Saturday, August 28, 2010

The Fireboards of Darlington House

When Darlington House was built in 1817, burning wood in fireplaces was the primary method for heating houses in this country.  Not surprisingly, there are a lot of fireplaces at Darlington--six of them inside the house, and another one in an outbuilding.  Within a decade from when the house was built, iron stoves supplanted fireplaces as the preferred source of heating in America, and all of Darlington's fireplaces were refitted with stoves.  It was not until 1931, when the Proctors bought the house, that central heating was installed.

One of Darlington's fireplaces, with fireboard

When we bought Darlington in the late 1990s, only three of its fireplaces were operable, and only one of them was safe to use.  We have since opened up and lined all six of the fireplaces' chimneys, and today all of them are in working order and up to code.  It was a monumental, lengthy, dirty, and very expensive undertaking.  But now we have the pleasure of six working fireplaces.  And we use them when the weather is cold, as can be seen here, here, and here.

One of Darlington's chimneys, open and awaiting
its new clay tile lining and damper, circa 2003

While a fireplace is attractive when a fire is burning within it, or dressed with logs when one is not, it is not so fair when it is empty.  During the winter we lay logs in the fireplaces when they are not in use, to be ready for the next time we light a fire, but during warmer weather we leave our fireplaces empty and swept clean of ashes.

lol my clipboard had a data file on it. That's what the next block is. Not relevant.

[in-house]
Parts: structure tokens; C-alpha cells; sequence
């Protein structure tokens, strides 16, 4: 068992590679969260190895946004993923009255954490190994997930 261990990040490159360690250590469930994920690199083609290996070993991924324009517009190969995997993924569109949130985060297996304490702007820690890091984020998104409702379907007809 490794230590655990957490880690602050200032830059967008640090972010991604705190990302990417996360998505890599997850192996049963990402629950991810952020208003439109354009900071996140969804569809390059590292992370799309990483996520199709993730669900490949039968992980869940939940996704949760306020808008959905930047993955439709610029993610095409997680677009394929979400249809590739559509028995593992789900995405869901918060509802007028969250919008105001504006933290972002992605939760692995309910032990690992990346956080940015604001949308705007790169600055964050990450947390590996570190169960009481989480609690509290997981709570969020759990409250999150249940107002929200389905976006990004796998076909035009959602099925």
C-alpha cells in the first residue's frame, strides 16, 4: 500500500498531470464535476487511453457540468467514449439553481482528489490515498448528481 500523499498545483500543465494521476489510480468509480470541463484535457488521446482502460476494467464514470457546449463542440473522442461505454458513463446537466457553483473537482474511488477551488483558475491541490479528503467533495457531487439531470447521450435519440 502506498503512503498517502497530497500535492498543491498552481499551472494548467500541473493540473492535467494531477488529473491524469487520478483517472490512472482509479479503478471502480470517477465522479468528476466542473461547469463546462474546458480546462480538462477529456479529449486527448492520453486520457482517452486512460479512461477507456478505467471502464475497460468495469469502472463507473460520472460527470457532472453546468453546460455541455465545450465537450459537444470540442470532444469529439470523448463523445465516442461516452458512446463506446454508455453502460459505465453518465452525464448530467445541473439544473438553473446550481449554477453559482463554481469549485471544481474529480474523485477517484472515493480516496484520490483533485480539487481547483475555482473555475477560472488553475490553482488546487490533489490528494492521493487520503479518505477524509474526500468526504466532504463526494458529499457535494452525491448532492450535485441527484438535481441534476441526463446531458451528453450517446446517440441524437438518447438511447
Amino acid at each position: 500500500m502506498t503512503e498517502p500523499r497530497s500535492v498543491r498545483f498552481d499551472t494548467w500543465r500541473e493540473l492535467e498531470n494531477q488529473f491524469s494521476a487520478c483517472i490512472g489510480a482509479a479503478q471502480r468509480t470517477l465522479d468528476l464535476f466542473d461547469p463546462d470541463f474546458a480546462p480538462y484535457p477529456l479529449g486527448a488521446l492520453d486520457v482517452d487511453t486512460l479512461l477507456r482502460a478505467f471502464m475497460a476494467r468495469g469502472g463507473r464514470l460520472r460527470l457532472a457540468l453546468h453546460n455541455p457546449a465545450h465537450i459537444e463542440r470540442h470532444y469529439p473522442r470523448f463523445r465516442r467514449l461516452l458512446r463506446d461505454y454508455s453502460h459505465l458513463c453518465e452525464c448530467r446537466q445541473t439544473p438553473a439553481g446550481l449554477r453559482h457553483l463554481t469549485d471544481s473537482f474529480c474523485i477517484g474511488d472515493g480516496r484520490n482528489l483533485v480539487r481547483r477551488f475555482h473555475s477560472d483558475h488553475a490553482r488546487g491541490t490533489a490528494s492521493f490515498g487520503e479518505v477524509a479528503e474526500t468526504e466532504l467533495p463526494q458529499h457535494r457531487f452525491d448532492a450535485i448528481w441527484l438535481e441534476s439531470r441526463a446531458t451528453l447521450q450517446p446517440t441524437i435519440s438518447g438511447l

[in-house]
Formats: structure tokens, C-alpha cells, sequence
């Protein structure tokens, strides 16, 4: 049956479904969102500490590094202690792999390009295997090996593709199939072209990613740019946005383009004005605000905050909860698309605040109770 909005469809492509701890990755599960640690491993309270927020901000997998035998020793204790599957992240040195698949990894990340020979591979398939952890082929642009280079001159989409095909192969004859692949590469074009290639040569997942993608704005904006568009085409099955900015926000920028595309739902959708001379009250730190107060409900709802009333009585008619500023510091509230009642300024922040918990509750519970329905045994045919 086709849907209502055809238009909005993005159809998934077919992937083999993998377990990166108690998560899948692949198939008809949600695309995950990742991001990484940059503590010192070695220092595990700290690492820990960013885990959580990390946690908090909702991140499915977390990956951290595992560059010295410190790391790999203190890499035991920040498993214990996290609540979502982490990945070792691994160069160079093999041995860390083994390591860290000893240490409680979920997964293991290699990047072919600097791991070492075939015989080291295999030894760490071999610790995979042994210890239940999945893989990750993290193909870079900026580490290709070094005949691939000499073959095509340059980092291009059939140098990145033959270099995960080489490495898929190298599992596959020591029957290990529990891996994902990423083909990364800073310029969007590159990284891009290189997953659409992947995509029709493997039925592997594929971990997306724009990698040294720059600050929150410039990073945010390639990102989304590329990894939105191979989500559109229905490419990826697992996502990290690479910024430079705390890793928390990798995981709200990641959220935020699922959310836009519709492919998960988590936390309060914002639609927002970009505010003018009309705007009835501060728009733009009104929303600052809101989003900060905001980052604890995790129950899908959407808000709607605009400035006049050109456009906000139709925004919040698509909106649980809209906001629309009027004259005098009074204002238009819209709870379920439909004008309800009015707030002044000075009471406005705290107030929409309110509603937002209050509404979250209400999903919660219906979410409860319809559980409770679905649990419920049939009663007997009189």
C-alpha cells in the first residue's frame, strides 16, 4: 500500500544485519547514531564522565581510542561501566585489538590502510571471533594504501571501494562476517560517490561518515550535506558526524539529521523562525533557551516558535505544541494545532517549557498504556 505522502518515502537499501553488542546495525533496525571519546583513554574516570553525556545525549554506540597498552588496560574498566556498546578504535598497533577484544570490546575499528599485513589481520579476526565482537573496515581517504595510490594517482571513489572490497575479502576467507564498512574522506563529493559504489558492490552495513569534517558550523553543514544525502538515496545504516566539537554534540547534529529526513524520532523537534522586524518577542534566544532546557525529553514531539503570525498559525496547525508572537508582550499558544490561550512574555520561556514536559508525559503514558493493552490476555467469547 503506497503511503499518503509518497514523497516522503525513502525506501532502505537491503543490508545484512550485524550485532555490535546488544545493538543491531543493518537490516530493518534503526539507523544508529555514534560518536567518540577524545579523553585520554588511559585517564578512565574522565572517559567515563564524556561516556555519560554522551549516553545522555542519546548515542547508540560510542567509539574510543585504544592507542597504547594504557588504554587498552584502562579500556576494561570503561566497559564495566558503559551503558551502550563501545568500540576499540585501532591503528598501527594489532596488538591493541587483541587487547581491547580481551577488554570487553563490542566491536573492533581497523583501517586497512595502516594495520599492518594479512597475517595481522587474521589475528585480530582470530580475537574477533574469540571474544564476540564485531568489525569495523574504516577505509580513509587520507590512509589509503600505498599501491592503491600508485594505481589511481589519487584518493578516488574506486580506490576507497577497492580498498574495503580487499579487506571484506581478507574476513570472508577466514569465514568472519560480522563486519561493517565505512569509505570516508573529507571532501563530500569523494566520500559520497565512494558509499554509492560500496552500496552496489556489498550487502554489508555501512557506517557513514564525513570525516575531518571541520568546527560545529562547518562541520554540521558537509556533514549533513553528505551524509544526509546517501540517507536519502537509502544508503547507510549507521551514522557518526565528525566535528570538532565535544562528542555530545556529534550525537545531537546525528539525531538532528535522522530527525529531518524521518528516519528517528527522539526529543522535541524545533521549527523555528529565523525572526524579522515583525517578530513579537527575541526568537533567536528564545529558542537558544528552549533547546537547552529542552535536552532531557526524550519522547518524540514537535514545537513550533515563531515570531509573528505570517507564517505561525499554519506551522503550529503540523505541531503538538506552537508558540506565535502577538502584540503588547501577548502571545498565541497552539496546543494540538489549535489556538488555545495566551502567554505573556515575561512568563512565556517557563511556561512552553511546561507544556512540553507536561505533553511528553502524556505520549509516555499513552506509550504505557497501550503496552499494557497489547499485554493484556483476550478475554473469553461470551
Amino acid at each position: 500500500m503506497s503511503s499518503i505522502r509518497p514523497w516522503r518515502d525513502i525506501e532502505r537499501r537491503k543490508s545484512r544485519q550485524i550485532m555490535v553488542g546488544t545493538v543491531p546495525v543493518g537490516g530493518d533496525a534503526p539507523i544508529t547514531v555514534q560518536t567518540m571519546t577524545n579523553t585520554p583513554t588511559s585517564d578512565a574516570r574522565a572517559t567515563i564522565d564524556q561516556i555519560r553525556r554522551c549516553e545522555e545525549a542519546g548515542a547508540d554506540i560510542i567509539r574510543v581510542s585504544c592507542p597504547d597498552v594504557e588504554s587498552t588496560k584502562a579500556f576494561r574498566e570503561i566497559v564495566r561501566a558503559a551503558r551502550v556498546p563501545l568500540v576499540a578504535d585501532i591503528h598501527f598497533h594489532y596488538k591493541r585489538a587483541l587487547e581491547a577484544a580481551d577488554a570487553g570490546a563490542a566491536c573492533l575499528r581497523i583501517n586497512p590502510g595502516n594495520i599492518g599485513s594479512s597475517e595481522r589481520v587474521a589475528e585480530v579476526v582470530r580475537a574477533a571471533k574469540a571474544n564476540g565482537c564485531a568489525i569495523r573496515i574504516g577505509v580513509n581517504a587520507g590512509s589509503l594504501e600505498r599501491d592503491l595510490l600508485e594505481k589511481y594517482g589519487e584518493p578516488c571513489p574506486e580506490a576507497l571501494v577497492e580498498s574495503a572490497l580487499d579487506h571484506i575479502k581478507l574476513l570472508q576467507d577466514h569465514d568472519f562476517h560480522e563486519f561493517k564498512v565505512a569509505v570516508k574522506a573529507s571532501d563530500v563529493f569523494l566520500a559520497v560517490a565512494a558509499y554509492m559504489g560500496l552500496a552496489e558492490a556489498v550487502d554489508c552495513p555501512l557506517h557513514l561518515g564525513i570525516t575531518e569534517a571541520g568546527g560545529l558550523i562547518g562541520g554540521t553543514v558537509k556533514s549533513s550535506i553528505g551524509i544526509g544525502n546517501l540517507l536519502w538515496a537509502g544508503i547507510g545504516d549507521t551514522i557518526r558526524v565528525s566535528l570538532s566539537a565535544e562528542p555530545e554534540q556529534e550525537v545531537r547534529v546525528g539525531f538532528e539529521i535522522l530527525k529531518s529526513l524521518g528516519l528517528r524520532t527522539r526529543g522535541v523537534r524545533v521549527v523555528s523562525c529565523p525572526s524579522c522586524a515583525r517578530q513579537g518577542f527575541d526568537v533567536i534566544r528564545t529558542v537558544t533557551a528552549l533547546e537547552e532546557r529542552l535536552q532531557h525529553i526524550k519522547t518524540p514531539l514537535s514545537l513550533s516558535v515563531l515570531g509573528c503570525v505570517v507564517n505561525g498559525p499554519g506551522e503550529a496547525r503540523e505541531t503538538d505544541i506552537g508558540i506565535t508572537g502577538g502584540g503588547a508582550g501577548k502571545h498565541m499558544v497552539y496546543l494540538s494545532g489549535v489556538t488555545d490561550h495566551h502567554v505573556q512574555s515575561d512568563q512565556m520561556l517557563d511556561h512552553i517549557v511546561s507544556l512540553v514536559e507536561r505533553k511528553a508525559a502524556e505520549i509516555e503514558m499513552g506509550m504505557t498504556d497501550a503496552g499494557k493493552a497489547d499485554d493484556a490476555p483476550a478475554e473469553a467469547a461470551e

But our bare hearths and empty andirons looked rather forlorn during the summer months, so I thought it would be a good idea to cover them during the off-season with fireboards, as was customary when Darlington House was built.  The question was, what kind?

This antique American fireboard sold at auction for $82,250
Image courtesy of Skinner Auctions

I wasn't of the mind to have ones made and painted with naive scenes of country villages or hunters on horseback.  While I like living in an antique house, furnished sympathetically, I don't aspire to living in a folk-art collection or a house museum, which is what such fireboards bring to mind, at least to me.  Furthermore, modern-day painted fireboards done in a naive, folk-art manner can very quickly devolve into the realm of country cute.  Far better to have one's fireboards painted in the more modern, albeit classic, manner of Graham Rust, the very talented English artist:

A Graham Rust rendering of a painted chimney board
Image from The Painted House, by Graham Rust

But such talent is not easy to come by, and is very dear, and, besides, Reggie wasn't keen on introducing too much of a statement into the rooms at Darlington House.  It's one thing to cover one's upholstered furniture with smart summer slipcovers, as we do during the summer months, but it is another matter to also introduce a different painted scene into each room's fireplace opening.

But Reggie does admit that he wouldn't have minded having at least one fireboard covered with antique scenic wallpaper, which was a popular decorative conceit in the early nineteenth century.  But antique wallpaper-covered fireboards are difficult to find, and maddeningly expensive when found.  And then there's the pesky issue of finding ones that actually fit one's fireboxes.

A fire surround with scenic wallpaper fireboard
Collection of the Baltimore Museum of Art
Image from Classical Taste in America, 1800-1840, by Wendy A. Cooper

In the early nineteenth century, many of the papers used to cover fireboards in America were printed in France, and the panels were specifically made to use either on fireboards or as overdoor panels.